New Urbanists Green Israel's Periphery
Conceptual drawings created by the community.
Kiryat Shmona, a small and war-weary town of about 20,000 people along Israel’s northern border, is planning to transform its city hall into a green building. With natural lighting through sun-filtering windows, rainwater collection, solar ventilation chimneys and on-site water purification, the building will be the first green city hall in Israel.Out of commission since being hit by a missile in 1999, the new green municipality is meant to be a catalyst for the renewal of the town, which suffered heavy bombardment and was almost totally abandoned during the war of 2006. The town sits in a pristine natural area, near a large nature preserve, and contains a small regional college and even a few green businesses.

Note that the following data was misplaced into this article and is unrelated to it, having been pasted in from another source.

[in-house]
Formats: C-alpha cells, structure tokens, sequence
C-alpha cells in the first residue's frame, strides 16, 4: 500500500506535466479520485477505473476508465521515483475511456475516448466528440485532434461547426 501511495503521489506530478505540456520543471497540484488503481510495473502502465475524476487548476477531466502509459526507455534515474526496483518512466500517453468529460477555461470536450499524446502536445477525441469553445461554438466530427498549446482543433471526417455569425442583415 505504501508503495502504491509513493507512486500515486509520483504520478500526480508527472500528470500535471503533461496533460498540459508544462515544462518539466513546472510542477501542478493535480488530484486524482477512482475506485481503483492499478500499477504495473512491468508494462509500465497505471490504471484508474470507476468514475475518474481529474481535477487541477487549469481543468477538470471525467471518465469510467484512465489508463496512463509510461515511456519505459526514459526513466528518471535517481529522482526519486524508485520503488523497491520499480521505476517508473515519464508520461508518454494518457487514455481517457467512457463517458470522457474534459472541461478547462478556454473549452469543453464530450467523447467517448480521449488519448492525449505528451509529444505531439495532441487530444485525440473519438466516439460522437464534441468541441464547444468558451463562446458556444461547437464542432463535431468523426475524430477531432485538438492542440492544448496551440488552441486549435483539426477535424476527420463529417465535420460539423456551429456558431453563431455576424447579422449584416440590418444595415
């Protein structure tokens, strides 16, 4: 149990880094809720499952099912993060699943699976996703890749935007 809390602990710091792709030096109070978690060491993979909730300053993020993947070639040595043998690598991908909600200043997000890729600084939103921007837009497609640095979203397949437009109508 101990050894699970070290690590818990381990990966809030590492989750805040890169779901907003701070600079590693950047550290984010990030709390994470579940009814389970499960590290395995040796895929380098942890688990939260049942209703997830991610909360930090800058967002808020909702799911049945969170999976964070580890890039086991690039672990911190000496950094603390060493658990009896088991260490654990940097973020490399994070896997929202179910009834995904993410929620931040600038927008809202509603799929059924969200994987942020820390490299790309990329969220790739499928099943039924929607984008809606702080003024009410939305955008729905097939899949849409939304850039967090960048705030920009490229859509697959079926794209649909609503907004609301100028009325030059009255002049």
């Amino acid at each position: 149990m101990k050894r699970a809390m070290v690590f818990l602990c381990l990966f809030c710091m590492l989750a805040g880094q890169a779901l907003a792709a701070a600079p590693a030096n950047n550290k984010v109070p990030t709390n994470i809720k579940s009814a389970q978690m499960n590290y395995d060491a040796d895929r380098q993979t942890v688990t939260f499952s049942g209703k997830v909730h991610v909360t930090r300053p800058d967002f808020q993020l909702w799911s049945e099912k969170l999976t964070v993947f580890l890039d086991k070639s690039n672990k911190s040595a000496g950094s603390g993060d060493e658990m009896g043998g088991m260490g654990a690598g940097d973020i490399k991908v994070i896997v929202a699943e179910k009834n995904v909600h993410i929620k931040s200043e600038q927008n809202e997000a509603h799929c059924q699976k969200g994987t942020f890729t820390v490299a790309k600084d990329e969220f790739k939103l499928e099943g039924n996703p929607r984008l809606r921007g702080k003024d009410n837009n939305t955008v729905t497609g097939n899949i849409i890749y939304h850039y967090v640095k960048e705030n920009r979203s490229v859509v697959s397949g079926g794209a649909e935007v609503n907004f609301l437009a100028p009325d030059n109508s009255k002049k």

Last month, a group called Merhav – Movement for Israeli Urbanism organized a five day charrette in the town. Attended by around a hundred residents and thirty professionals, the charrette was the first of its kind in Israel. Greening the town’s city hall was just one idea generated by the process, which dealt with a range of environmental, social and economic issues.